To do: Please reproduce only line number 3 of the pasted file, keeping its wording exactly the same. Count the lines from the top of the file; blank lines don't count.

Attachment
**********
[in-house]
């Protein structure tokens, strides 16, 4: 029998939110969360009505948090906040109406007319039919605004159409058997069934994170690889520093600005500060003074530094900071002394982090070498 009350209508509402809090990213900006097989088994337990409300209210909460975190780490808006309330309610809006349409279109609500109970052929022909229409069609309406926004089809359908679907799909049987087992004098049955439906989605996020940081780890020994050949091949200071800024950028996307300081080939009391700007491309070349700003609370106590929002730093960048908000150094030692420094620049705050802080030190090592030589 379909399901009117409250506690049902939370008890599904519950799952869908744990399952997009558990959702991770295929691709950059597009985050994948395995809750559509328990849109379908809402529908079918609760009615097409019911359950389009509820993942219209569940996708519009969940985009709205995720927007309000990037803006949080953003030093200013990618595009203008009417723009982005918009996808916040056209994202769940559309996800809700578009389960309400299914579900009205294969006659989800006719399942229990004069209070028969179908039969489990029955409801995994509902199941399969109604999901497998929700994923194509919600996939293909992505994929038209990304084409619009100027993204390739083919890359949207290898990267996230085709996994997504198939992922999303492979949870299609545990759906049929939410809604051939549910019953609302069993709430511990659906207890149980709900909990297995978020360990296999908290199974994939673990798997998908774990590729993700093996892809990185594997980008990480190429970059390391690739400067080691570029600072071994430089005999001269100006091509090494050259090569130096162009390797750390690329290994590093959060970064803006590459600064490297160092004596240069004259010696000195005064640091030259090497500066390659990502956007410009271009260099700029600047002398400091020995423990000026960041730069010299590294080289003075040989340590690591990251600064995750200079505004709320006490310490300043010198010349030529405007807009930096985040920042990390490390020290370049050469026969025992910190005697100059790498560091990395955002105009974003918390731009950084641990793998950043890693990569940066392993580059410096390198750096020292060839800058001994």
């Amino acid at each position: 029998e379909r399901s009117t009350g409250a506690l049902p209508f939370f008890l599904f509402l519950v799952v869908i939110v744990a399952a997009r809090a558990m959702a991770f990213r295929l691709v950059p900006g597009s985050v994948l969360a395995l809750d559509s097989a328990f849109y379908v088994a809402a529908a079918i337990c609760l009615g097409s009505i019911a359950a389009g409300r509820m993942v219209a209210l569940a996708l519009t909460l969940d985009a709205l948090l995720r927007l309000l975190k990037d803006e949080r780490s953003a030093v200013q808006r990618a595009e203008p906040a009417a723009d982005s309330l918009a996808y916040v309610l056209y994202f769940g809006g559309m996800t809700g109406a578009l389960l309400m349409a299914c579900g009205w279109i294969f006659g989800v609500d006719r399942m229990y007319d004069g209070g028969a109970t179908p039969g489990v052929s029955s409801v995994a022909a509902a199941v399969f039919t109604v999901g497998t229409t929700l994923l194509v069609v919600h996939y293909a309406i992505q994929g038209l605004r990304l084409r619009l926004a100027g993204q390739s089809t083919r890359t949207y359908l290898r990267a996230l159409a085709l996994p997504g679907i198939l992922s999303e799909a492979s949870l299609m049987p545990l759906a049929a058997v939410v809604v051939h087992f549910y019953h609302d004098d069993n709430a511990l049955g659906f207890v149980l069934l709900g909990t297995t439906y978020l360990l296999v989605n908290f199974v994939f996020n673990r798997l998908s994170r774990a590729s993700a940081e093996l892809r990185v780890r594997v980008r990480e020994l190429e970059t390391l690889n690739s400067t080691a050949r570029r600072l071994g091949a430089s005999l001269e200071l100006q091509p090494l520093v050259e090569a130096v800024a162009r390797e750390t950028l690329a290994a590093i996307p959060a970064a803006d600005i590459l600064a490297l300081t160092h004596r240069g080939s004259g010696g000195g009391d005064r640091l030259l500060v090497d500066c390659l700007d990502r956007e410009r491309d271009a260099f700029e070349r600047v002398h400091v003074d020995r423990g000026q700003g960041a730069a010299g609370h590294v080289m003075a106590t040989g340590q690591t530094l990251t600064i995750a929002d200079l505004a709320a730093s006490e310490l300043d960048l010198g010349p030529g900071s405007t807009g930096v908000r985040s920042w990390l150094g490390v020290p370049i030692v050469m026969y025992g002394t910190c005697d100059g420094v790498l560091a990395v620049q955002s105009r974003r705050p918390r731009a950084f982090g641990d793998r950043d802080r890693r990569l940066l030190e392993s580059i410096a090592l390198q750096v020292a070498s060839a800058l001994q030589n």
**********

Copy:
């Amino acid at each position: 029998e379909r399901s009117t009350g409250a506690l049902p209508f939370f008890l599904f509402l519950v799952v869908i939110v744990a399952a997009r809090a558990m959702a991770f990213r295929l691709v950059p900006g597009s985050v994948l969360a395995l809750d559509s097989a328990f849109y379908v088994a809402a529908a079918i337990c609760l009615g097409s009505i019911a359950a389009g409300r509820m993942v219209a209210l569940a996708l519009t909460l969940d985009a709205l948090l995720r927007l309000l975190k990037d803006e949080r780490s953003a030093v200013q808006r990618a595009e203008p906040a009417a723009d982005s309330l918009a996808y916040v309610l056209y994202f769940g809006g559309m996800t809700g109406a578009l389960l309400m349409a299914c579900g009205w279109i294969f006659g989800v609500d006719r399942m229990y007319d004069g209070g028969a109970t179908p039969g489990v052929s029955s409801v995994a022909a509902a199941v399969f039919t109604v999901g497998t229409t929700l994923l194509v069609v919600h996939y293909a309406i992505q994929g038209l605004r990304l084409r619009l926004a100027g993204q390739s089809t083919r890359t949207y359908l290898r990267a996230l159409a085709l996994p997504g679907i198939l992922s999303e799909a492979s949870l299609m049987p545990l759906a049929a058997v939410v809604v051939h087992f549910y019953h609302d004098d069993n709430a511990l049955g659906f207890v149980l069934l709900g909990t297995t439906y978020l360990l296999v989605n908290f199974v994939f996020n673990r798997l998908s994170r774990a590729s993700a940081e093996l892809r990185v780890r594997v980008r990480e020994l190429e970059t390391l690889n690739s400067t080691a050949r570029r600072l071994g091949a430089s005999l001269e200071l100006q091509p090494l520093v050259e090569a130096v800024a162009r390797e750390t950028l690329a290994a590093i996307p959060a970064a803006d600005i590459l600064a490297l300081t160092h004596r240069g080939s004259g010696g000195g009391d005064r640091l030259l500060v090497d500066c390659l700007d990502r956007e410009r491309d271009a260099f700029e070349r600047v002398h400091v003074d020995r423990g000026q700003g960041a730069a010299g609370h590294v080289m003075a106590t040989g340590q690591t530094l990251t600064i995750a929002d200079l505004a709320a730093s006490e310490l300043d960048l010198g010349p030529g900071s405007t807009g930096v908000r985040s920042w990390l150094g490390v020290p370049i030692v050469m026969y025992g002394t910190c005697d100059g420094v790498l560091a990395v620049q955002s105009r974003r705050p918390r731009a950084f982090g641990d793998r950043d802080r890693r990569l940066l030190e392993s580059i410096a090592l390198q750096v020292a070498s060839a800058l001994q030589n």